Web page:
Chapter 9 5. Finding meaning in the patterns: The analysis of material culture from a contact site in Tasmania
Part 10 NATIVE TITLE AND THE ARCHAEOLOGY OF THE RECENT ABORIGINAL PAST
Chapter 11 6. Legislating the past: Native title and the history of Aboriginal Australia
Chapter 12 7. Can archaeology be used to address the principle of exclusive possession in native title?
Part 13 CONTACT ARCHAEOLOGY AND HERITAGE MANAGEMENT
Chapter 14 8. An archaeology of attachment: Cultural heritage and the post-contact
Chapter 15 9. Recent investigations at the Ebenezer Mission cemetery
Chapter 16 10. Places people value: Social significance and cultural exchange in post-invasion Australia
Chapter 17 11. A past remembered: Aboriginal 'historical' places in central Queensland
Chapter 18 12. Epilogue: An archaeology of Indigenous/non-Indigenous Australia from 1788
Part 19 Index
This collection of papers is a resource for understanding how parallel situations are playing out elsewhere, allowing us to gain from their experiences, and for this reason alone the volume is worthwhile.
Canadian Journal Of Archaeology


This volume is important, not just for archaeology and archaeologists, but also for Aboriginal peoples and the politics of their current situation with regard to connection to country. . . . This book breaks the cycle of division between history and archaeology. By re-uniting the two discourses of archaeology and history, and bridging the gap between pre-contact and the present, Rodney Harrison and Christine Williamson (as editors), and the individual authors of the papers in the volume, deserve our congratulations and thanks.
Anne Ross, University of Queensland; Archaeology In Oceania, (1) April 2004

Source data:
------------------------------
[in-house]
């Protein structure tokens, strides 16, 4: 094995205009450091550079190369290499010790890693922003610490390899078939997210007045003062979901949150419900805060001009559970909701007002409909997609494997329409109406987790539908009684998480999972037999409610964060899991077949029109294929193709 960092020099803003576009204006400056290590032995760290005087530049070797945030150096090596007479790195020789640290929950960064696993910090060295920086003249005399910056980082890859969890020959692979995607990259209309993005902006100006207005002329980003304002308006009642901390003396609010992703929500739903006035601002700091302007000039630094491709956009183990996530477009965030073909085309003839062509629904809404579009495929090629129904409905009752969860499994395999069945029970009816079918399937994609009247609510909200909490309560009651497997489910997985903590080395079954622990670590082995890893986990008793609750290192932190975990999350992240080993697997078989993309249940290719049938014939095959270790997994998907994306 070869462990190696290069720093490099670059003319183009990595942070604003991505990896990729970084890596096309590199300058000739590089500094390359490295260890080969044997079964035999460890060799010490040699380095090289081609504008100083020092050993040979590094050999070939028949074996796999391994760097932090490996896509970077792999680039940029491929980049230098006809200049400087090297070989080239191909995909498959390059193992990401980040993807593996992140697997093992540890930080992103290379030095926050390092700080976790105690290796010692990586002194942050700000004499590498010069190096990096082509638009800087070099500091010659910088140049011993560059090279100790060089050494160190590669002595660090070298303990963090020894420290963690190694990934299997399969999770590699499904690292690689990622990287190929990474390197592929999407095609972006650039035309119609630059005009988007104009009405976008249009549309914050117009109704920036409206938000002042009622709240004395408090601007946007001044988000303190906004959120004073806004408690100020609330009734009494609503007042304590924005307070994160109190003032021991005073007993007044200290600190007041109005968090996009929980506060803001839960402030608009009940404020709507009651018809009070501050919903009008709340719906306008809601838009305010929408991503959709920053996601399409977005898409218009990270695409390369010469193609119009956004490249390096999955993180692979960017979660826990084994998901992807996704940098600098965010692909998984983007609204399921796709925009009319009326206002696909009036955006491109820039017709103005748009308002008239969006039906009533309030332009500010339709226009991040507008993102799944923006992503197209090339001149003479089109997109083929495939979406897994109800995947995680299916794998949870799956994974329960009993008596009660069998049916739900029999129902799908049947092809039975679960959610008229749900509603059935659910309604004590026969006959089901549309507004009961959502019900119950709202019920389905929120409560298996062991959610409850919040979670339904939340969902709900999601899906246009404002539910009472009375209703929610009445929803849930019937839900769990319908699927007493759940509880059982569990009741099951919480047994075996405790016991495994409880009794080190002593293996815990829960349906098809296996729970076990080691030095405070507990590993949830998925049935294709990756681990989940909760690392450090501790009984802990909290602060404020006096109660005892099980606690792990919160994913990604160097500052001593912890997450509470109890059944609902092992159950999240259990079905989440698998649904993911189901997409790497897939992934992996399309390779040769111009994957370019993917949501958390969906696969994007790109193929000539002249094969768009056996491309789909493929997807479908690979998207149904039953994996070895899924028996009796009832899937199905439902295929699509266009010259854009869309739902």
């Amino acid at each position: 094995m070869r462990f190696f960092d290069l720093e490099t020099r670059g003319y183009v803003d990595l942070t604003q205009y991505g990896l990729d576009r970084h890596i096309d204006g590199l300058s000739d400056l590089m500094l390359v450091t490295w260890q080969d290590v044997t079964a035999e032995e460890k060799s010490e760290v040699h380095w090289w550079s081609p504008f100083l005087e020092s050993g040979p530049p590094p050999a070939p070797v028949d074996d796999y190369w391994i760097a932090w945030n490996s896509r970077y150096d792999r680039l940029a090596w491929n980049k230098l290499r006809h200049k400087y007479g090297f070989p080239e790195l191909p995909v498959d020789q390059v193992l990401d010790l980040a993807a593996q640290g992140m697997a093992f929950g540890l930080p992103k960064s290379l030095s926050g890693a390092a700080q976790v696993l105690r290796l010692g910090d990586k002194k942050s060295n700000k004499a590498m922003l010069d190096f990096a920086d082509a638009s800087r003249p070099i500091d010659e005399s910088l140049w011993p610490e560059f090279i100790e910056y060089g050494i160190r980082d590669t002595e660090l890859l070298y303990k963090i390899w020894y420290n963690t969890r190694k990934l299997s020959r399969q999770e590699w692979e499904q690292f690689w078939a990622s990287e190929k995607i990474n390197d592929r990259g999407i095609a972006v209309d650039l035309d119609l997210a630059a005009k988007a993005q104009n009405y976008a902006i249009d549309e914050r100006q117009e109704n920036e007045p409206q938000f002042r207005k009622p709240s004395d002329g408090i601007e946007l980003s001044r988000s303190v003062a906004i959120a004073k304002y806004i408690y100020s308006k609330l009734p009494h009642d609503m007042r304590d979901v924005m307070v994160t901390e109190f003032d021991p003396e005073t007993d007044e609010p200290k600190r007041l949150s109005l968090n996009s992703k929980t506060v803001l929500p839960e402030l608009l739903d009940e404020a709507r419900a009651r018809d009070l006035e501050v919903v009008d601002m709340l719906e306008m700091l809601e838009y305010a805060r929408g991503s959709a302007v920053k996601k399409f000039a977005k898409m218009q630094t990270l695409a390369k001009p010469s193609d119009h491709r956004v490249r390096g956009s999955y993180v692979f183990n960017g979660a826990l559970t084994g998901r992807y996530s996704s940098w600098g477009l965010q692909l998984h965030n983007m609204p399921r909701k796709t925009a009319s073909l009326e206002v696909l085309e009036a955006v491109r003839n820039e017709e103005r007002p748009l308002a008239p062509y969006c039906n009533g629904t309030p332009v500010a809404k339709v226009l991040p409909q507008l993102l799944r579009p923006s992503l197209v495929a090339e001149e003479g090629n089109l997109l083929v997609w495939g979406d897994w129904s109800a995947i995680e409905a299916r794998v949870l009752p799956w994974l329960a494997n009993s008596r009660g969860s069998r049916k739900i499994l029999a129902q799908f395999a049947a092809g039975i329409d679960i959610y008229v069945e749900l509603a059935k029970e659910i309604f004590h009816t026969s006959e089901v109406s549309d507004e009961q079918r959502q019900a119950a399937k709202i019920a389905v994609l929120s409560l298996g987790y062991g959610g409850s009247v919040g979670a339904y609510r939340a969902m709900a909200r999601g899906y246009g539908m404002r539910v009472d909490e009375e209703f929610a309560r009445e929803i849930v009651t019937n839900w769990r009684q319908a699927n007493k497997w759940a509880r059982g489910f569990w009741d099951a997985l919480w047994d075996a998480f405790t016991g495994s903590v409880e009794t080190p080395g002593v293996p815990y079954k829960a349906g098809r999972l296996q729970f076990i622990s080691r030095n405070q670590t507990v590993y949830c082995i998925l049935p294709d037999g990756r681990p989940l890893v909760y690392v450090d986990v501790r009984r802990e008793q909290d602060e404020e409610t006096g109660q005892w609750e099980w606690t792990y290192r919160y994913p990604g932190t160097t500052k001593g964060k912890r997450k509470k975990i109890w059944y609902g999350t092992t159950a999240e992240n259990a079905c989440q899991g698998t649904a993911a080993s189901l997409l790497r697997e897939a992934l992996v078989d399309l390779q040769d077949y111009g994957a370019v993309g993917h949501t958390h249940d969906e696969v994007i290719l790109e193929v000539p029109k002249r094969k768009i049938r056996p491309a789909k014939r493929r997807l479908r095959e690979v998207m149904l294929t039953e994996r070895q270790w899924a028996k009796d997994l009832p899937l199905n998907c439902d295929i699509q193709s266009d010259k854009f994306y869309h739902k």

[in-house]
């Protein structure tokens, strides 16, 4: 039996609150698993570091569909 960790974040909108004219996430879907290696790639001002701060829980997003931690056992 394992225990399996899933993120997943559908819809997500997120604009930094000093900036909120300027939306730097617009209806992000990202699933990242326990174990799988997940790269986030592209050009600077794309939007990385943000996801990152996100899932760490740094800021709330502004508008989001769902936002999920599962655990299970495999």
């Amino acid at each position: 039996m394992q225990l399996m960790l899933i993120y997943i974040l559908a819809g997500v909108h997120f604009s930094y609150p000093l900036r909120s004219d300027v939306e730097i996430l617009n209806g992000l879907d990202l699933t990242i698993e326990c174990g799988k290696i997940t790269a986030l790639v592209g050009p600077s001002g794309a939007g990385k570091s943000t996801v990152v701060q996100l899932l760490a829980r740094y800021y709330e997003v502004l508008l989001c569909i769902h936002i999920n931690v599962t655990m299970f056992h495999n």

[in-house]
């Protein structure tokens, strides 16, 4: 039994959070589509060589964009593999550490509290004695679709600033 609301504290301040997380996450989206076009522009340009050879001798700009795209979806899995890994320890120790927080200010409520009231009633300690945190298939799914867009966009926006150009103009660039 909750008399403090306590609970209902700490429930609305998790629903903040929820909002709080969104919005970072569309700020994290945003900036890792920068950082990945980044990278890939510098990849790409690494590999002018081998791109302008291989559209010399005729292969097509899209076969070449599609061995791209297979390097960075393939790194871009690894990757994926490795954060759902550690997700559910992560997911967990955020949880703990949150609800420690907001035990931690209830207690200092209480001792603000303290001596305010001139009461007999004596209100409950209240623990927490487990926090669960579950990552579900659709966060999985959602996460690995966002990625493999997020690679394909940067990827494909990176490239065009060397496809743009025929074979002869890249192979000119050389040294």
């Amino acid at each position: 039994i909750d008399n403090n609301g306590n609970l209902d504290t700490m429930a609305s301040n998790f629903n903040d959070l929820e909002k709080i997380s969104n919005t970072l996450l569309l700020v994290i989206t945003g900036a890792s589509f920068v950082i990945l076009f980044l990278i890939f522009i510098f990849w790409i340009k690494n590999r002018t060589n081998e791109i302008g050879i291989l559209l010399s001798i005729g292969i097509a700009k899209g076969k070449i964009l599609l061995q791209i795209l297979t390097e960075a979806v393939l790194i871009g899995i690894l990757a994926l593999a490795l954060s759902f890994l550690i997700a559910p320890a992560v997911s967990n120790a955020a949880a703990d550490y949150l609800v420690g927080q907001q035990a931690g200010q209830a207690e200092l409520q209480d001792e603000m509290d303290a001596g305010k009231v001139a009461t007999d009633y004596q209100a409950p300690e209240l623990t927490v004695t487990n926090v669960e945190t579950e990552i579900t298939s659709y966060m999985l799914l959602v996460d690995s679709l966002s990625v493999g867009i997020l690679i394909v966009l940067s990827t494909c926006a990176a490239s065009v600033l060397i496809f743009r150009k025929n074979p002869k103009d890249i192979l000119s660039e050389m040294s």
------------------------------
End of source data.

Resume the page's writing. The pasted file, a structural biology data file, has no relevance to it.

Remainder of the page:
These papers contribute significantly to Australia's archaeology and history.
Judy Birmingham; Australian Archaeology


One can see this volume as a useful basis for viewing how Australian scholars, courts, and the Euro-Australian and Aboriginal publics are grappling with the role of archaeology in the current national land-rights debate.
Journal of Anthropological Research


As I entered my first year of archaeology, I searched for a good reason to make a career out of a subject which had up until then been a mere curiosity. For students like me, this book provides just that.After Captain Cook presents the reader with a diversity of issues and research projects pertaining to the archeaology of Indigenous Australia after 1788. . . . Harrison and Williamson provide a strong and sound rationale for such study, beyond simply the opportunity for [it]. . . . It's encouraging to see Indigenous concerns forming the basis for study, as well as prompting a conscientious consideration of the purpose of archaeological research. . . . Harrison and Williamson give us a well-rounded and timely look at the future of Indigenous archaeology. . . . Contact archaeology, as this volume advocates, has the potential to address issues of national importance in Australia and of direct relevance to archaeology in settler societies everywhere. The volume leaves the optimistic reader with a plethora of research areas to pursue methods to employ and bold goals to achieve.
World Archaeological Bulletin, Volume 18, Aug-Sept 2003


Copublished with the University of Sydney Archaeological Laboratory